Iron DeficiencyCan Contribute toLength of Hospital Stay While there are no concise figures on iron deficiency, it is now generally accepted that it is morewidespread than initially believed. One study revealed that functional irondeficiency existed in 35% of a group of 51 adult patients at the generalintensive care unit of a teaching hospital over a six-week period. This was in spite of the fact that in this study, patients with recent massive hemorrhage or exchange transfusion, those who were pregnant or lactating,those older than 80 years, those with hematological malignant disorders andthose with bone marrow depression were excluded. Furthermore, patients withfunctional iron deficiencies had to endure hospital stays that were more thantwice as long as those without functional iron deficiencies.

Market Trends
Iron deficiency is can be aserious problem for some people. There are several forms of iron supplementsand drugs availableincluding ferrous gluconate, ferrous fumarate, ferrous sulphate,iron polysaccharide, carbonyl iron among others. Some iron supplements are better absorbed than others and have less of a risk of causing stomach upset.

AOR Advantage
Ortho• Iron™ contains SunActive®Fe iron, a registered form of iron that animal studies have shown to be more bioavailable than other more common forms of iron such as ferrous sulphate and sodium ferrouscitrate. SunActive®Fe has 84-94% absorbability, is much easier on the stomach than other forms of iron and is non-constipating.

Quantity

30 Vegi-Caps

Dose

Take 1 capsule daily with food or as directed by a qualified health care practitioner. Take a few hours before or after taking other medications.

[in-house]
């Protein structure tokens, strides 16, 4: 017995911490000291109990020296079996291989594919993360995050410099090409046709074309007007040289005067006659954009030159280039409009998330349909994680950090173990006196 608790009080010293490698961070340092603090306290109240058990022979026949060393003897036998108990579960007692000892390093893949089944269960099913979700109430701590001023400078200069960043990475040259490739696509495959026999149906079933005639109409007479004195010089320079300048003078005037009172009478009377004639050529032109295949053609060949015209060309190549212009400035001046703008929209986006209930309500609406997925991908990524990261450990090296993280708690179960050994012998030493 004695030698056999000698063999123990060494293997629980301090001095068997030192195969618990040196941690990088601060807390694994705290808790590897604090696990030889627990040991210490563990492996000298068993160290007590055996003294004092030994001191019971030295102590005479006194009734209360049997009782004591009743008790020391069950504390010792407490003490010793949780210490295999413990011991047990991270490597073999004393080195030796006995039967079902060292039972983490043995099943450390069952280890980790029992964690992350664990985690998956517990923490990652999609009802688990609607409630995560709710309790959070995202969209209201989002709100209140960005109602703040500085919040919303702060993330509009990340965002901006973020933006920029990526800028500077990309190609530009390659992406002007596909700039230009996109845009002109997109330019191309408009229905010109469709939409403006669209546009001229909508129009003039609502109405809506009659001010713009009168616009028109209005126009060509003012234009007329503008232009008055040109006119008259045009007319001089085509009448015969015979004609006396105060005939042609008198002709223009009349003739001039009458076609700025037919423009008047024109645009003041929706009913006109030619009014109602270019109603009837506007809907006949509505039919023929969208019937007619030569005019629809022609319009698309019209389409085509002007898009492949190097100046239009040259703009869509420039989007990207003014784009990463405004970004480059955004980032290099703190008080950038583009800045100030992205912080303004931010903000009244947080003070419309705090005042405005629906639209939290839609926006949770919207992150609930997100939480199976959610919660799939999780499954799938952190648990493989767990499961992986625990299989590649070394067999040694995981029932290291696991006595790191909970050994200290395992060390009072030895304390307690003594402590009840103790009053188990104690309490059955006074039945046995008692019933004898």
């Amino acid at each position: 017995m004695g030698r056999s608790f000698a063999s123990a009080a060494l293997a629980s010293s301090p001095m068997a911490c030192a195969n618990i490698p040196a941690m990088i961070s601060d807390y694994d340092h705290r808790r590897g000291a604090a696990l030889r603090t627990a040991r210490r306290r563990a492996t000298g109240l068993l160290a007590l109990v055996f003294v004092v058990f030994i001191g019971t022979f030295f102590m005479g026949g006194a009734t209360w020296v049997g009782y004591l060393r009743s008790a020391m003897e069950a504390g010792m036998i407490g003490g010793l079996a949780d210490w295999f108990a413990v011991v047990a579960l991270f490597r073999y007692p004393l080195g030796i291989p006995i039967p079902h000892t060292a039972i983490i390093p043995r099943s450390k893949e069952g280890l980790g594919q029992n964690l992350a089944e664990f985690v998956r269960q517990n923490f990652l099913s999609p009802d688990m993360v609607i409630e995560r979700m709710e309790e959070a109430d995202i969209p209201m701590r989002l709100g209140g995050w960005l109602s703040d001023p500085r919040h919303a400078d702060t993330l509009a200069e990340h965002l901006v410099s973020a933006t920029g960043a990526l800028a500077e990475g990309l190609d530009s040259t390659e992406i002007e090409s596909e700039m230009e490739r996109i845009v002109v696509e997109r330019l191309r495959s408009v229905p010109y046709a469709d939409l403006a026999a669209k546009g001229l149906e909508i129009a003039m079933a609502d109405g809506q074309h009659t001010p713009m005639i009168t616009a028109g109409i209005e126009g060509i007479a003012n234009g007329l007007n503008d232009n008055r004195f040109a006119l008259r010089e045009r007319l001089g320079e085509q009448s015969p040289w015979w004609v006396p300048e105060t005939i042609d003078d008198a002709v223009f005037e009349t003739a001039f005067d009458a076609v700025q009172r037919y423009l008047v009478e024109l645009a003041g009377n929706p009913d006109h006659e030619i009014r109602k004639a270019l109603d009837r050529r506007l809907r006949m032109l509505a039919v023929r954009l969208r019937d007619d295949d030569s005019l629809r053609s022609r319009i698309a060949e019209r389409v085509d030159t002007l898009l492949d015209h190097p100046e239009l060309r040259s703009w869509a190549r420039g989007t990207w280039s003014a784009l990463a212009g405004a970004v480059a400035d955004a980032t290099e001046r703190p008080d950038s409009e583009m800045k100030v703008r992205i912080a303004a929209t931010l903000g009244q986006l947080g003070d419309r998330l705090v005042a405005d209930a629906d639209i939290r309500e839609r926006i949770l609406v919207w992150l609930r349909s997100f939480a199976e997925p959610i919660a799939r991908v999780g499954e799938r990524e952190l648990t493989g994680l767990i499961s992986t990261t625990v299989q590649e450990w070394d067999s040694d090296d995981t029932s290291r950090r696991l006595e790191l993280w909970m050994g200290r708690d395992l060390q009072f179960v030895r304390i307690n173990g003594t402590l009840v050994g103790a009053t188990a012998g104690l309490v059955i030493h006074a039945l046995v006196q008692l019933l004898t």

Potential side effects/Safety

Cautions: Taking a daily prenatal multi-vitamin/mineral supplement along with this product may result in constipation, diarrhea, and/or vomiting due to the high intake of iron. Consult a health care practitioner prior to use if you are allergic to cow's milk/dairy products.

Pregnancy/Nursing: Consult a health care practitioner pior to use

KEEP OUT OF THE REACH OF CHILDREN. There is enough drug in this package to seriously harm a child.

References

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Anderson GJ. Control of iron absorption. J Gastroenterol Hepatol. 1996; 11:1030-1032.

Beard JL. Iron requirements in adolescent females. J Nutr. 2000; 130(2S Suppl):440S-442S.

Dallman PR. Iron deficiency and the immune response. Am J Clin Nutr. 1987; 46:329-334.

Fairbanks VF. Iron in medicine and nutrition. In: Shils ME, Olson JA, Shike M, Ross AC, eds. Modern Nutrition in Health and Disease. Baltimore, MD: Williams and Wilkins; 1999:193-221.

Finch CA, Huebers H. Perspectives in iron metabolism. N Engl J Med. 1982; 306:1520-1528.

Kurz KM, Galloway R. Improving adolescent iron status before childbearing. J Nutr. 2000; 130:(2S Suppl):437S-439S.

Oski FA. Iron deficiency in infancy and childhood. N Engl J Med. 1993; 329:190-193.

Wessling-Resnick M. Iron transport. Annu Rev Nutr. 2000; 20:120-151.